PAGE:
Elizabeth Yeardye Rickell (1897-1988), who had served in Queen Mary’s Army Auxiliary Crops during World War I, was Leslie’s longtime friend, and she apparently became his common law wife in the early 1950s (there is no official record of their marriage).  She told Richard Dalby that her husband destroyed his surviving writings in a fit of depression, and that he long suffered from hallucinations, and from deteriorating physical and mental health during his final years. He died of a heart attack while in hospital in 1961.  Tales of the Grotesque has been reprinted three times, expanded by the one uncollected tale, in hardcover by Ghost Story Press in 1994 and 2003, and in trade paperback by Shadow Publishing in 2014, each reprint having an introduction by Richard Dalby.  

Friday, January 15, 2016

J. Max McMurray

J. Max McMurray (b. Roanoke, Alabama, 28 September 1908; d. Roanoke, Alabama, 3 January 1966)

James Max McMurray was the youngest of five children of William Harmon McMurray (1868-1954) and his wife Correna Eldorado Reaves (1868-1937)  He had three older sisters and one older brother.

McMurray attended Auburn University and the University of Virginia, before finishing up at Delta State College, in Cleveland, Mississippi, in 1932. His first novel, and only published book, The Far Bayou, was published by Rinehart and Company in September 1951. Around the time of publication, McMurray wrote:  “Cleveland is in what a certain writer referred to as ‘the adorable Delta’, a country unto itself, and one that has attracted many races and creeds. It is in the Delta that I have spent most of my adult life, with vacations on the Mississippi and Alabama coasts. The Far Bayou was begun in Cleveland and finished in Attalla and Roanoke. I have published no other fiction.  I am now living in Roanoke and working on another novel.”  McMurray published nothing else, and died unmarried. Oddly, The Far Bayou is today collected primarily because its the dust-wrapper was designed by Philip Grushkin (1921-1998), one of the major New York book designers from the 1940s through the 1980s.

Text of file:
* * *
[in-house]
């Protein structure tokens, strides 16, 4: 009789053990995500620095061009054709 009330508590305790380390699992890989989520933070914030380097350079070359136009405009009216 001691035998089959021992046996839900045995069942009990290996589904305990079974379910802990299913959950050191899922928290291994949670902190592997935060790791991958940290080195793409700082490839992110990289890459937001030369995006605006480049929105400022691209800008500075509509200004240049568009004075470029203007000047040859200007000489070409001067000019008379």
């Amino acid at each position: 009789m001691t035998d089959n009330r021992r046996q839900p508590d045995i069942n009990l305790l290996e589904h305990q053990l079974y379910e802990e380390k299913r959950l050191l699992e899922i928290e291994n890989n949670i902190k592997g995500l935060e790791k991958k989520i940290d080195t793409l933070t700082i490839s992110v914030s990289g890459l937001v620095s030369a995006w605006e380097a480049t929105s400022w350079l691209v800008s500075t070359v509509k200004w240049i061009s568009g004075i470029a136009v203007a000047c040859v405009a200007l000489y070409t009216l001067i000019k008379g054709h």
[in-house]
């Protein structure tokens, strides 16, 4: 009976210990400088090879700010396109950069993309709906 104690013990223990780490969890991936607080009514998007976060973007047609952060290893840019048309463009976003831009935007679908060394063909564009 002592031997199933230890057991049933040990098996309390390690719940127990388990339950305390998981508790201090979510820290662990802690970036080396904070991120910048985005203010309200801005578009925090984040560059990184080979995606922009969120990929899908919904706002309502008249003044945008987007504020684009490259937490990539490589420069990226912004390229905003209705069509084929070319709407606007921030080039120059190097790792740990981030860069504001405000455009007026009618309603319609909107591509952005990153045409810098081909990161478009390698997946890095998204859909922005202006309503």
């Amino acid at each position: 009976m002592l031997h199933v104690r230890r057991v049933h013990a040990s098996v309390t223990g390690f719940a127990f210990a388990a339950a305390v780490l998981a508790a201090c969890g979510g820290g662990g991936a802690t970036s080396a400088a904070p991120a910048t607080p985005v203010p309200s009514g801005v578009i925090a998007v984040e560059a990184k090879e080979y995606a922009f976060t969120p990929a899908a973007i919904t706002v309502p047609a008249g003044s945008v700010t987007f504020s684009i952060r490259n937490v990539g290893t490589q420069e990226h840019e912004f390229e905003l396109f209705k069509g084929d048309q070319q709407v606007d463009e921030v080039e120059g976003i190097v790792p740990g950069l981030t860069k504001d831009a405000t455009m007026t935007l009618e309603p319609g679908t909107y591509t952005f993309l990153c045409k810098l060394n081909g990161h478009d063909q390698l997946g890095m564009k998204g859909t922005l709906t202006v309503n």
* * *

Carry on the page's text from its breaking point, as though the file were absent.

Tuesday, January 12, 2016

David T. Lindsay

David T. Lindsay (b. St. Monans, Scotland, 5 March 1897; d. Edinburgh, Scotland, 3 March 1953)

David Tod Lindsay was the ninth of ten children of Thomas Lindsay (1856-1936) and his wife, Beatrice Craig Phillips (1858-1939). He had six older brothers, two older sisters, and one younger brother.

Little is known of his life and education. He served with the Argyll and Sutherland Highlanders (Princess Louise's) line infantry regiment during World War I. He married Lizzie Reid Scott (1901-1988) in St. Monans in 1935, and they had one daughter.